On our way to Schmitten we stopped for a few minutes in Dornholzhausen, a small village north of Bad Homburg, where Opa had had his warehouse as long as we lived in Bad Homburg. The building had naturally been reconstructed. No one there could remember the Strausses anymore, with the youngest of Opa’s employees, by the name of Fritz, having just died six months earlier. I remember Fritz from my youth very clearly since he would always pick up the meat from the butcher in Frankfurt for Oma, and I being just a few years old, and not being able to pronounce words clearly yet, would say “Fitz binged Feisch”(Fritz is bringing the meat).

Our first stop in Schmitten was at the memorial to the synagogue at the place where it once stood. Herr Hoffmann had been instrumental in seeing to it that the memorial was erected after the town had decided that the shell of the building, which had been erected in 1844, and after World War II had been used as a garage and warehouse, had become an eyesore to the neighbors, and had to be torn down. During the Kristallnacht, although the synagogue was not set on fire, (probably because it would have burned down the whole neighborhood), it had been gutted by the Nazi hordes and had remained that way throughout the war.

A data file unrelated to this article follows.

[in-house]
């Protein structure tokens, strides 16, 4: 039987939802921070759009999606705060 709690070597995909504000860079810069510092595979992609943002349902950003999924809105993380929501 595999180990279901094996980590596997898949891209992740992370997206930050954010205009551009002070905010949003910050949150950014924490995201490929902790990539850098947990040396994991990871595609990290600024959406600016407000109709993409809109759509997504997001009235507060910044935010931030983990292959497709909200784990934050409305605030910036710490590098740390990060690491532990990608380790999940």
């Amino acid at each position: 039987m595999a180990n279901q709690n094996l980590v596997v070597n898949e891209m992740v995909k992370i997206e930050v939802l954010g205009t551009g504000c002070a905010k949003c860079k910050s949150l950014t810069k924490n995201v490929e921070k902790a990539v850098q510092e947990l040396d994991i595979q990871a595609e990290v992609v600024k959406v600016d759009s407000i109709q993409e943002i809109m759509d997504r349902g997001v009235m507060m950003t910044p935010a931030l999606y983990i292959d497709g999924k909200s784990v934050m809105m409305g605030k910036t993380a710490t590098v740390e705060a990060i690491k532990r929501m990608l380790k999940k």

The next stop was the home of the former Hotel Strauss, birthplace of my father and all his siblings and home of the Strauss family for many years before that. Externally the building was unchanged from what I remember when visiting many times as a child, and from the way it looked in 1958, when I saw it last, and had taken a photo. At that time, it was in use as a café, but now it was a private home. Herr Hoffmann did not think that the present owners knew anything of its past, and we therefore did not try to establish any contact.

From there we proceeded to the street where I remembered my aunt Bertha Herz, Opa’s oldest sister, had lived and where she had had a housewares store. Whenever we visited Schmitten as children, it was with Tante Bertha that we always stayed. She had lost her husband in World War I, and had a son, Benno, who was able to leave Germany before 1938, first going to Cuba, and then coming to the U.S. We found the general area where the house must have been, but all the old structures had been torn down and replaced with new buildings.